Pool Nation FX

Game review by
Chad Sapieha, Common Sense Media
Pool Nation FX Game Poster Image
Accessible, uninspired pool is a scratch in the side pocket.

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A lot or a little?

The parents' guide to what's in this game.

Educational Value

Kids can learn about the sport of billiards in this pool simulation game. They'll have the opportunity to learn rules for a variety of game types ranging from nine-ball to snooker. They also can learn how to hit shots with spin and curve -- even jump shots and slip strokes, if they're patient -- and then apply this knowledge when they play pool in the real world. Kids will put to use and perhaps come to better understand some basic physics concepts, such as force, angle, and spin, as they strike and observe the outcomes of various types of shots. Pool Nation FX can help teach players about the sport of pool, though more advanced shooting techniques may prove too inaccessible for kids to learn much more than the basics.

Positive Messages

Encourages social gaming with friends in the same room.

Positive Role Models & Representations

Computer opponents are represented by still images and names. They exhibit no traits, good or bad.  

Ease of Play

Multiple difficulty levels let players choose skill of their computer opponents, how much assistance they'd like while aiming. Controls for anything beyond basic shots are non-intuitive, tricky, take some time to master. 

Violence & Scariness

What parents need to know

Parents need to know that Pool Nation FX is a downloadable pool simulation game. It doesn't have any language, sexuality, illicit substance use, or violence. It encourages players to get together for a friendly, competitive, social gaming experience in the same room. There are no characters beyond the still images and names meant to represent computer opponents. Online play against strangers is permitted but without support for voice or text communication. Online games allow players to gamble but only with virtual currency. 

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What's it about?

POOL NATION FX offers virtual versions of popular billiards games -- including eight-ball, nine-ball, and snooker (among many others) -- in a variety of settings, such as penthouses and tournament halls. Shots are controlled by adjusting power, spin, and a variety of other parameters when striking the cue ball. Two views -- one from behind the ball and an overhead perspective of the entire table -- provide multiple ways to work out angles and plan shots. A simple career mode places players in championship events with qualifying and elimination rounds, providing opportunities to earn virtual cash that can be spent to unlock new content, including interesting ball designs, fancier cues, and new locations. Players also can practice on their own or play against human opponents in local multiplayer. An online mode lets kids play one-off games against other people, wagering virtual cash on the outcome, or test their skills in ongoing leagues.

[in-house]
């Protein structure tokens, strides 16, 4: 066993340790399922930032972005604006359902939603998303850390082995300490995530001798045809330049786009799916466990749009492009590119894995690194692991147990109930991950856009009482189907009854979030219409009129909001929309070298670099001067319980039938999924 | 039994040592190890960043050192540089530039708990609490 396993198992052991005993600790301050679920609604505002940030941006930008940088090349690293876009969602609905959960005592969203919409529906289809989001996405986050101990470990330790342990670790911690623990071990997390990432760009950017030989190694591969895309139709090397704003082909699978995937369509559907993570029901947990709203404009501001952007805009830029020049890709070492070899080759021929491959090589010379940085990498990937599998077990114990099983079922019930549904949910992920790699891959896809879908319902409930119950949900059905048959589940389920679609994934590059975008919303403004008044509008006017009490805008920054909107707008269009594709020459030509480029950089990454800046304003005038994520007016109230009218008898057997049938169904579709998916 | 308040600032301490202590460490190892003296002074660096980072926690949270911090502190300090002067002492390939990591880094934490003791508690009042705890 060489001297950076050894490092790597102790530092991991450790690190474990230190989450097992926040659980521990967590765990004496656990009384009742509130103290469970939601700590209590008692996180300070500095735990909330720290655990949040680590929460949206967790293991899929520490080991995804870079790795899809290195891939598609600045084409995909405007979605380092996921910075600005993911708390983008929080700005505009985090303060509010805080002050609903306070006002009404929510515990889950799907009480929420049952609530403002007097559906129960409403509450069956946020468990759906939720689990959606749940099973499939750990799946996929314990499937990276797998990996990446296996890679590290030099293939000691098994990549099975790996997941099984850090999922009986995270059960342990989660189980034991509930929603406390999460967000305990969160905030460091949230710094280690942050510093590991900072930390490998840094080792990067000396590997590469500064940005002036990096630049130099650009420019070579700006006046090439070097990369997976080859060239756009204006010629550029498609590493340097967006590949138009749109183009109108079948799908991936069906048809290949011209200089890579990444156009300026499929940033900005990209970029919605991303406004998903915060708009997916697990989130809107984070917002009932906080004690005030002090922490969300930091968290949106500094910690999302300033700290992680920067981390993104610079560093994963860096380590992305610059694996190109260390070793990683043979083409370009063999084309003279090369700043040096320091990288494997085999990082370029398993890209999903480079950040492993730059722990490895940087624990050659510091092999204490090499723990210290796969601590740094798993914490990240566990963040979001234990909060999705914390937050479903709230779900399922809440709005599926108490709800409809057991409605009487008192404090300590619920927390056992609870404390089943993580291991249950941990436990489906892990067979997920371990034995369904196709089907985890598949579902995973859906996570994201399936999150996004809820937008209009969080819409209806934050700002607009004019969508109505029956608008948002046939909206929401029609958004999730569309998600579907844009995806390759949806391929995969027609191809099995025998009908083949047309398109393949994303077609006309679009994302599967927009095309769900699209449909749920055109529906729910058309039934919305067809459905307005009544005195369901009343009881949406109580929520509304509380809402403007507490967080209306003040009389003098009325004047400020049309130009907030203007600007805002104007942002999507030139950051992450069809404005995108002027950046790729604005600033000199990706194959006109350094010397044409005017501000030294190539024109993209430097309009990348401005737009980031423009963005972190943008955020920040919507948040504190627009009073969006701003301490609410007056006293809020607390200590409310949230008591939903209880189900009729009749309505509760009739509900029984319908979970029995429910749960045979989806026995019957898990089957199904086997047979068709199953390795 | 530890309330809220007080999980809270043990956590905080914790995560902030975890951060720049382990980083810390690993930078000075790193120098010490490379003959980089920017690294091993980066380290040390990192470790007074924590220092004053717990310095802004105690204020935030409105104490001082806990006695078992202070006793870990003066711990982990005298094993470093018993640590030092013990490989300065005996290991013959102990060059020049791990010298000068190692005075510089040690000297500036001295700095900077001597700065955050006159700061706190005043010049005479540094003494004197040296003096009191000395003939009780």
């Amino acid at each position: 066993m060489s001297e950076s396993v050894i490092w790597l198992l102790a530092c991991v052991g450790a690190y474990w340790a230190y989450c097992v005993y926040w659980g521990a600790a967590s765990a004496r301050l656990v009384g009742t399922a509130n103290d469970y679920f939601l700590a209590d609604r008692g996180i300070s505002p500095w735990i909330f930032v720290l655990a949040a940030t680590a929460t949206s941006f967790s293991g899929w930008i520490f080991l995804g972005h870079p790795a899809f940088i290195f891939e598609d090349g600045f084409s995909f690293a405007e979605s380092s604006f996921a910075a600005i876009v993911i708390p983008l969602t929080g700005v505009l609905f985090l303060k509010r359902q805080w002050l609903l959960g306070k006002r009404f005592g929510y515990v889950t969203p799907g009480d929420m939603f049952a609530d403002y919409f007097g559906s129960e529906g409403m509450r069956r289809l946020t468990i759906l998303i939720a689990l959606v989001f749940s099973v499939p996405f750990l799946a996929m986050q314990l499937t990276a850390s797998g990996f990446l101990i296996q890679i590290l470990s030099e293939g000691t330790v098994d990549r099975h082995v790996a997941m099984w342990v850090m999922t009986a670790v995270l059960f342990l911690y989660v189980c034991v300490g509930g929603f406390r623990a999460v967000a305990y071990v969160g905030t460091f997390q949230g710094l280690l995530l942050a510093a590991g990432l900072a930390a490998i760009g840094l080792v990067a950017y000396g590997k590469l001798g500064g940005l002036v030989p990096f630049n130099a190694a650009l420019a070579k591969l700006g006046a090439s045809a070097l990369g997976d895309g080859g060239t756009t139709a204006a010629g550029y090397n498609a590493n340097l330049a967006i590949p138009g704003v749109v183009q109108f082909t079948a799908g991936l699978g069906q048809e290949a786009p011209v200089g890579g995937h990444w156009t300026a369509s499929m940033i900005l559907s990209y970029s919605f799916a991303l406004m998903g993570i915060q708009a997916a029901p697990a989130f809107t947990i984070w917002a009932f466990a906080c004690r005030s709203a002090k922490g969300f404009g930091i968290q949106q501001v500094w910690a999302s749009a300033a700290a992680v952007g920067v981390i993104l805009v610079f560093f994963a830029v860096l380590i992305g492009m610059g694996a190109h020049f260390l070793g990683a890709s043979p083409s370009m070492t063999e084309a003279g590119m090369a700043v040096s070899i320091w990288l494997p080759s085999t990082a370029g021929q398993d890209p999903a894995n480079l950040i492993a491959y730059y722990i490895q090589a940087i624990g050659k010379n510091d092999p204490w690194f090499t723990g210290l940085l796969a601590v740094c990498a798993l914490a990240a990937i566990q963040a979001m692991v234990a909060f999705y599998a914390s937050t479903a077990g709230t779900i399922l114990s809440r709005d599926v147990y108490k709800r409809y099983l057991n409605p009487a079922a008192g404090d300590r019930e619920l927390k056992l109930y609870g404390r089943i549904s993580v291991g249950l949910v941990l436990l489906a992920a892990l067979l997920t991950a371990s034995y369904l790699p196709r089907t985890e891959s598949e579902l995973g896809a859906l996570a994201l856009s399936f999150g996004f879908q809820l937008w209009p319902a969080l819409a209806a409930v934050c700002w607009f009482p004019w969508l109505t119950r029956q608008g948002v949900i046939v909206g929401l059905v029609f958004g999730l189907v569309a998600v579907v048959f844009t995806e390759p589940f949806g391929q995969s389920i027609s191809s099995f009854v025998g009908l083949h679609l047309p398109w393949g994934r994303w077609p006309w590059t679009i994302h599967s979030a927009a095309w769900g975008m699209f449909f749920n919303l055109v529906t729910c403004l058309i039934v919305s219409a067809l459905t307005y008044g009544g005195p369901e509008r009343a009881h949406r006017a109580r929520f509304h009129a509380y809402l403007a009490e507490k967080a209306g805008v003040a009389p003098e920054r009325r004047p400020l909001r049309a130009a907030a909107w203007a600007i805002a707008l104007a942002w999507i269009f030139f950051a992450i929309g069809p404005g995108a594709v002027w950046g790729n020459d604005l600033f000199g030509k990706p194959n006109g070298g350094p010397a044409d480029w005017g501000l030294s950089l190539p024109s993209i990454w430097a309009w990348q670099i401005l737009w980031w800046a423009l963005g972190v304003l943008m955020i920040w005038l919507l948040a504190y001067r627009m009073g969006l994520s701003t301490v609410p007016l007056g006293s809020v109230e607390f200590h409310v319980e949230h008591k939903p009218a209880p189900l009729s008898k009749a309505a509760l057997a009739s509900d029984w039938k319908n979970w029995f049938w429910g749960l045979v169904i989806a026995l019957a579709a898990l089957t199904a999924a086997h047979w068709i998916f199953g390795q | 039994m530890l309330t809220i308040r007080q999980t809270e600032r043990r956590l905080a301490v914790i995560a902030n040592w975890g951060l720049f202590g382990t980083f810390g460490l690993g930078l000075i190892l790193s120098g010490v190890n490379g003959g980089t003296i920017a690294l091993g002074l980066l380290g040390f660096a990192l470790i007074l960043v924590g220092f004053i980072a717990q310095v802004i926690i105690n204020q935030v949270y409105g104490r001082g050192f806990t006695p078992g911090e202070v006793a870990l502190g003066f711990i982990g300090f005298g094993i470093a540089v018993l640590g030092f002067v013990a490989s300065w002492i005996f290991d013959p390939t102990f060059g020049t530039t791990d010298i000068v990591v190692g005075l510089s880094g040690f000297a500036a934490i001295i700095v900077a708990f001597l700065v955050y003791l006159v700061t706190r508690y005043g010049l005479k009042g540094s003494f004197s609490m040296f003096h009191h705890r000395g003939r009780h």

Is it any good?

The good news is that Pool Nation FX gets the basics of billiards right. All the most popular pool games are represented, the ball physics are spot on, and players have plenty of control over their shots. With multiple skill levels and aiming assists, there are entry points for both rookies and pool veterans. Beginners can simply line up and whack away, hoping the cue ball ends up someplace useful, while more skilled players can carefully plan out ways to run the table after a break. It even looks pretty nice, thanks to detailed environments and imperfect polishing applied to balls to add realism.

That said, it's not very inspired. There's little here we haven't seen in previous pool games. Worse, the interface grows much more tricky should you decide you want to try shots that involve anything more complicated than adding a little spin. Add in overly long pre-game loading times and a confusing menu design bound to leave some players a bit baffled, and the result is something altogether lackluster. Hard-core pool enthusiasts may stick with it for the long haul, but for most others it will simply be a curiosity that fails to hold much interest after the first few games.

Talk to your kids about ...

  • Families can talk about pool and billiards. Do you consider pool to be a game or a sport? What are some of the defining characteristics of sports? Is darts a game or a sport? How about golf?

  • Discuss screen time. How do you determine when you ought to stop playing a game? If you feel physically or mentally drained after a long play session, try doing something active afterward to regain a bit of verve.

Game details

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